Planning Board OKs conversion, additions in Gloversville
GLOVERSVILLE – The city Planning Board held its regular meeting Tuesday where two public hearings were held on the proposed residential conversion of a Cayadutta Street residence and the proposed additions to the True Value Hardware store.
No one from the public spoke during the two scheduled public hearings, and both properties were granted permission to begin the work.
The owner of the hardware store, Chad Taback, plans to build two additions onto the True Value Hardware store on East Fulton Street. The project also includes work on the parking lot and a new loading docks.
At the last meeting, Taback said the plan for the curb cut in the northeastern corner of the lot will be to keep it closed off for trucks making deliveries, which will eliminate the chance of customers using it as an additional entry or exit.
The delivery entry also will allow trucks to back directly up to the loading dock that is planned.
The first addition – a new display area – will be on the north side of the building and will be about 60-feet-by-12-feet.
Taback previously said the display area will keep his merchandise out of the weather and improve safety because merchandise will no longer be displayed in the parking lot.
The front addition will be a three-season addition, he said, meaning it will not be heated in the winter.
The second addition will be on the south side of the building. That addition would be approximately 14-feet-by-74-feet in size and will be used as a new merchandise-storage area.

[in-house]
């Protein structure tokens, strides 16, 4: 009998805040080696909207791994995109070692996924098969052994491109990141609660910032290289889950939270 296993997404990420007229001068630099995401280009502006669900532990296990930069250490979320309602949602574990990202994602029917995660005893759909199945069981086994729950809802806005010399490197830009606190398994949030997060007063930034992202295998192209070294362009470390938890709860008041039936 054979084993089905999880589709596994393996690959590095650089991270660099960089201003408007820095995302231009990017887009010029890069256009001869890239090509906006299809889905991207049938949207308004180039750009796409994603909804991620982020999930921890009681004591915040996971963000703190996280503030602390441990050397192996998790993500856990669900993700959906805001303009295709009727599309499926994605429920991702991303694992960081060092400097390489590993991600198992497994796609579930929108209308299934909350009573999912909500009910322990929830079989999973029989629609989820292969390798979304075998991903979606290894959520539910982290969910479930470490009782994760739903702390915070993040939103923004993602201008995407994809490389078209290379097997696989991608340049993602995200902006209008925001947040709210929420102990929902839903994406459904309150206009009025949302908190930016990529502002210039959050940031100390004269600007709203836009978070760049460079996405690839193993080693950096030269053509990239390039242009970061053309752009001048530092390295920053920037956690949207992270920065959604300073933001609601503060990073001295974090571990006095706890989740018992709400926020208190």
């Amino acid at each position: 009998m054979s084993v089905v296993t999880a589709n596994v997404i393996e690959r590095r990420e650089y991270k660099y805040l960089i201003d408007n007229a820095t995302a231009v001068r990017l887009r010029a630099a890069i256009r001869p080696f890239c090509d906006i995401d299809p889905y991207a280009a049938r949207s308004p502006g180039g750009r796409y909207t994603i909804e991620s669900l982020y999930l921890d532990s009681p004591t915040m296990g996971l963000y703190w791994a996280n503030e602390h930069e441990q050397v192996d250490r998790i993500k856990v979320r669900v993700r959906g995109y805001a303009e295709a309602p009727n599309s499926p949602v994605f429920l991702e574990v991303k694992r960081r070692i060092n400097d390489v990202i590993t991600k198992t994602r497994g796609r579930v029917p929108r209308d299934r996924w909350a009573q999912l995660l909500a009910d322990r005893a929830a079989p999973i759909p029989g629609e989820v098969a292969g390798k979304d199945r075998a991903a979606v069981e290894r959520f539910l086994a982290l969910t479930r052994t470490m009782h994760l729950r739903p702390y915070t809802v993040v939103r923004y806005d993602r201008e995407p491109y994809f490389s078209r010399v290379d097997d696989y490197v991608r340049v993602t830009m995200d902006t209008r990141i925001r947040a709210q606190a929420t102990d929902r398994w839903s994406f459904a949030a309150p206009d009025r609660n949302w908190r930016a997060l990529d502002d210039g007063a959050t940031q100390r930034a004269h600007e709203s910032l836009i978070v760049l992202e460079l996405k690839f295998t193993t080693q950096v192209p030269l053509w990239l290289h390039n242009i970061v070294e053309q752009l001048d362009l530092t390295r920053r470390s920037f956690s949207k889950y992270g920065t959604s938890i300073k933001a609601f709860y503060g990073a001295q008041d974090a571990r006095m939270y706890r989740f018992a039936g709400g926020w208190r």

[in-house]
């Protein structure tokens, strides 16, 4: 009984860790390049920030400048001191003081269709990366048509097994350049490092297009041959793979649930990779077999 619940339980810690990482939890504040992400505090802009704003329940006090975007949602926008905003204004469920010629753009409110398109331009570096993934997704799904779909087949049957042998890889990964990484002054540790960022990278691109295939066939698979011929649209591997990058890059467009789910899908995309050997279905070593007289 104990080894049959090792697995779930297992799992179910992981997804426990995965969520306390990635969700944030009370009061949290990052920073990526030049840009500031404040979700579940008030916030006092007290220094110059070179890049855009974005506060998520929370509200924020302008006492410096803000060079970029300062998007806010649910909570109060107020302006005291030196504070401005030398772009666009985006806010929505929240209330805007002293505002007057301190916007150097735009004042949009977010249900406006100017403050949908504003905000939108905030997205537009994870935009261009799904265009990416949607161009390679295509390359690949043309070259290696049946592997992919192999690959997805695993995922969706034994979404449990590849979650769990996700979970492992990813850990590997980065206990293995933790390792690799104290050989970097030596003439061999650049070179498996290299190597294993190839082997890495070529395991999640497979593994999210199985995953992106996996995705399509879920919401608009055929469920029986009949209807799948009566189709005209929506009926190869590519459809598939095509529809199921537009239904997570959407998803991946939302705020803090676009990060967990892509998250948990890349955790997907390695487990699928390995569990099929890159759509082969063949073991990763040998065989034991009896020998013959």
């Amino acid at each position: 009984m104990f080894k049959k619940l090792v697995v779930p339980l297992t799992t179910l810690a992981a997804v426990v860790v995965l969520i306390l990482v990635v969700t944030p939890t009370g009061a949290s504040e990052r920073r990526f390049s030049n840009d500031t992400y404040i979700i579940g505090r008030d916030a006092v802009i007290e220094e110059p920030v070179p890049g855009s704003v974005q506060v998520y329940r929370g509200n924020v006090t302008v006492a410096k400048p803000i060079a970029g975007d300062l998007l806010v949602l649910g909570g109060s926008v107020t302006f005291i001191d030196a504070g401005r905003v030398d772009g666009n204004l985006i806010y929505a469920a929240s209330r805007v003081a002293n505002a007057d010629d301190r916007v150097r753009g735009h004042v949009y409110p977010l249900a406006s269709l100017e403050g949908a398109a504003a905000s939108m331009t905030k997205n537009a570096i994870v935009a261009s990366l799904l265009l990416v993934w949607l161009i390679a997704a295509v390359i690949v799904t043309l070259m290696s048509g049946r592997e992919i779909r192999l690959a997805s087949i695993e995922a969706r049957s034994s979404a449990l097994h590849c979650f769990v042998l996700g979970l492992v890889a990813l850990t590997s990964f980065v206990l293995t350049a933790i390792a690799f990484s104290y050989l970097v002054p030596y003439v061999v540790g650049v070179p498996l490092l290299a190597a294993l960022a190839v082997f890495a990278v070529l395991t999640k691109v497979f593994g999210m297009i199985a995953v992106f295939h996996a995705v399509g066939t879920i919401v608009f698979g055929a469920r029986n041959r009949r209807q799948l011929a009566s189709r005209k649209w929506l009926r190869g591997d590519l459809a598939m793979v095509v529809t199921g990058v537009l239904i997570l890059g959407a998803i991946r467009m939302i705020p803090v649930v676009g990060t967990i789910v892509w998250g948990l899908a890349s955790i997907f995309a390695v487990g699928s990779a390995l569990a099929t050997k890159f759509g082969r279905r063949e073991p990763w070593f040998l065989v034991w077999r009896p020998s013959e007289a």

Taback also plans to bring the propane filling station to a viewable area near the store to get people to drop off their tanks for refilling 50 feet from the entrance.
Taback also said he planned to build a new sign that would be no larger than 30 square feet.
The Planning Board unanimously approved the addition and work at the site on the stipulation the top of the sign erected will not stand above 20 feet.
The proposal by Don Chase Company and Eileen Arrow for the conversion of the first floor of 22 Cayadutta St. into a residential loft apartment also was approved by the Planning Board.
The proposal required the addition of a full shower and kitchen to the space to create the residential unit. The building was previously a small dance studio.
The revised drawing presented to the board last month displayed no exterior changes to the actual building but did show exterior lighting on the west and north sides of the building.
At the previous meeting, board member Geoffrey Peck said there should be curbing or landscaping in the parking area to prevent motorists from using the lot as a cut-through.
Board Chairman William Ferguson agreed because it would designate the area for parking.
At the meeting Tuesday, the board was presented with an updated site plan that included a concrete barrier to prevent cut-through traffic.